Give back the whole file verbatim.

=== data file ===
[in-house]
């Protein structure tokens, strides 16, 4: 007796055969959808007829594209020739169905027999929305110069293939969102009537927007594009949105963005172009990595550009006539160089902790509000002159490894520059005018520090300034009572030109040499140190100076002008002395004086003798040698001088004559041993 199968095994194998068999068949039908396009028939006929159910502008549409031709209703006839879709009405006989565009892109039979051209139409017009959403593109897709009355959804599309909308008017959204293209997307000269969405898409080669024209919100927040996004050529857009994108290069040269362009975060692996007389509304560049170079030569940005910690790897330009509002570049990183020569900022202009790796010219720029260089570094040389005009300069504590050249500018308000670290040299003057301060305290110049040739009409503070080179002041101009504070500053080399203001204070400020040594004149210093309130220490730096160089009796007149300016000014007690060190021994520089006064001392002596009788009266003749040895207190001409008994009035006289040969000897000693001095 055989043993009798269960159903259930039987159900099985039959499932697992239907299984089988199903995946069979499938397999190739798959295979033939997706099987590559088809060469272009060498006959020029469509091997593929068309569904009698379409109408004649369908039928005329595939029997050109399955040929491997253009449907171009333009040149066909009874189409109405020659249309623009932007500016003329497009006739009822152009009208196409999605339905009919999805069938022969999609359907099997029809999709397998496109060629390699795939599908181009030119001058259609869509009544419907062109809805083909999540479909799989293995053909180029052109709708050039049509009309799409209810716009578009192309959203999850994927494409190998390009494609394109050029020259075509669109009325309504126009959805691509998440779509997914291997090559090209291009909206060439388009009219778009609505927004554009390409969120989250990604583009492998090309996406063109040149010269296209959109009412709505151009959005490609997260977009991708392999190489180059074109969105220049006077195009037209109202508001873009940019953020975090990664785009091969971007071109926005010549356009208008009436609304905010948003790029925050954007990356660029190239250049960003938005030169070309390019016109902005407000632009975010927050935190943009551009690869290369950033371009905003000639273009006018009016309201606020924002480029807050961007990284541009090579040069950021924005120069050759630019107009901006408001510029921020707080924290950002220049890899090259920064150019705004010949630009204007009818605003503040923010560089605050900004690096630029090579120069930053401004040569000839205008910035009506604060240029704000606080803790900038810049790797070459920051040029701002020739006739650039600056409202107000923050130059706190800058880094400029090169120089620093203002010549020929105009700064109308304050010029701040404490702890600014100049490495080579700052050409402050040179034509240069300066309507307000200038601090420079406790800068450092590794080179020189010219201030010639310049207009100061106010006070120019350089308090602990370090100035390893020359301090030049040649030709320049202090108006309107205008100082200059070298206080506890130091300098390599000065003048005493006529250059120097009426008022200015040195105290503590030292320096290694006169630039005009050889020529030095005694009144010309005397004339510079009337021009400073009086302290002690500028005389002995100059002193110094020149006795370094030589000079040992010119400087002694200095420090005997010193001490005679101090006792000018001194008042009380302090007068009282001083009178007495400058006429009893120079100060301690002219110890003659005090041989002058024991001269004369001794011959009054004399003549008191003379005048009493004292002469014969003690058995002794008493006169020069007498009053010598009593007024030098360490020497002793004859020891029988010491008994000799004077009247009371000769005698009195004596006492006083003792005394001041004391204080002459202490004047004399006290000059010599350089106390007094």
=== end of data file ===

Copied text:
[in-house]
């Protein structure tokens, strides 16, 4: 007796055969959808007829594209020739169905027999929305110069293939969102009537927007594009949105963005172009990595550009006539160089902790509000002159490894520059005018520090300034009572030109040499140190100076002008002395004086003798040698001088004559041993 199968095994194998068999068949039908396009028939006929159910502008549409031709209703006839879709009405006989565009892109039979051209139409017009959403593109897709009355959804599309909308008017959204293209997307000269969405898409080669024209919100927040996004050529857009994108290069040269362009975060692996007389509304560049170079030569940005910690790897330009509002570049990183020569900022202009790796010219720029260089570094040389005009300069504590050249500018308000670290040299003057301060305290110049040739009409503070080179002041101009504070500053080399203001204070400020040594004149210093309130220490730096160089009796007149300016000014007690060190021994520089006064001392002596009788009266003749040895207190001409008994009035006289040969000897000693001095 055989043993009798269960159903259930039987159900099985039959499932697992239907299984089988199903995946069979499938397999190739798959295979033939997706099987590559088809060469272009060498006959020029469509091997593929068309569904009698379409109408004649369908039928005329595939029997050109399955040929491997253009449907171009333009040149066909009874189409109405020659249309623009932007500016003329497009006739009822152009009208196409999605339905009919999805069938022969999609359907099997029809999709397998496109060629390699795939599908181009030119001058259609869509009544419907062109809805083909999540479909799989293995053909180029052109709708050039049509009309799409209810716009578009192309959203999850994927494409190998390009494609394109050029020259075509669109009325309504126009959805691509998440779509997914291997090559090209291009909206060439388009009219778009609505927004554009390409969120989250990604583009492998090309996406063109040149010269296209959109009412709505151009959005490609997260977009991708392999190489180059074109969105220049006077195009037209109202508001873009940019953020975090990664785009091969971007071109926005010549356009208008009436609304905010948003790029925050954007990356660029190239250049960003938005030169070309390019016109902005407000632009975010927050935190943009551009690869290369950033371009905003000639273009006018009016309201606020924002480029807050961007990284541009090579040069950021924005120069050759630019107009901006408001510029921020707080924290950002220049890899090259920064150019705004010949630009204007009818605003503040923010560089605050900004690096630029090579120069930053401004040569000839205008910035009506604060240029704000606080803790900038810049790797070459920051040029701002020739006739650039600056409202107000923050130059706190800058880094400029090169120089620093203002010549020929105009700064109308304050010029701040404490702890600014100049490495080579700052050409402050040179034509240069300066309507307000200038601090420079406790800068450092590794080179020189010219201030010639310049207009100061106010006070120019350089308090602990370090100035390893020359301090030049040649030709320049202090108006309107205008100082200059070298206080506890130091300098390599000065003048005493006529250059120097009426008022200015040195105290503590030292320096290694006169630039005009050889020529030095005694009144010309005397004339510079009337021009400073009086302290002690500028005389002995100059002193110094020149006795370094030589000079040992010119400087002694200095420090005997010193001490005679101090006792000018001194008042009380302090007068009282001083009178007495400058006429009893120079100060301690002219110890003659005090041989002058024991001269004369001794011959009054004399003549008191003379005048009493004292002469014969003690058995002794008493006169020069007498009053010598009593007024030098360490020497002793004859020891029988010491008994000799004077009247009371000769005698009195004596006492006083003792005394001041004391204080002459202490004047004399006290000059010599350089106390007094």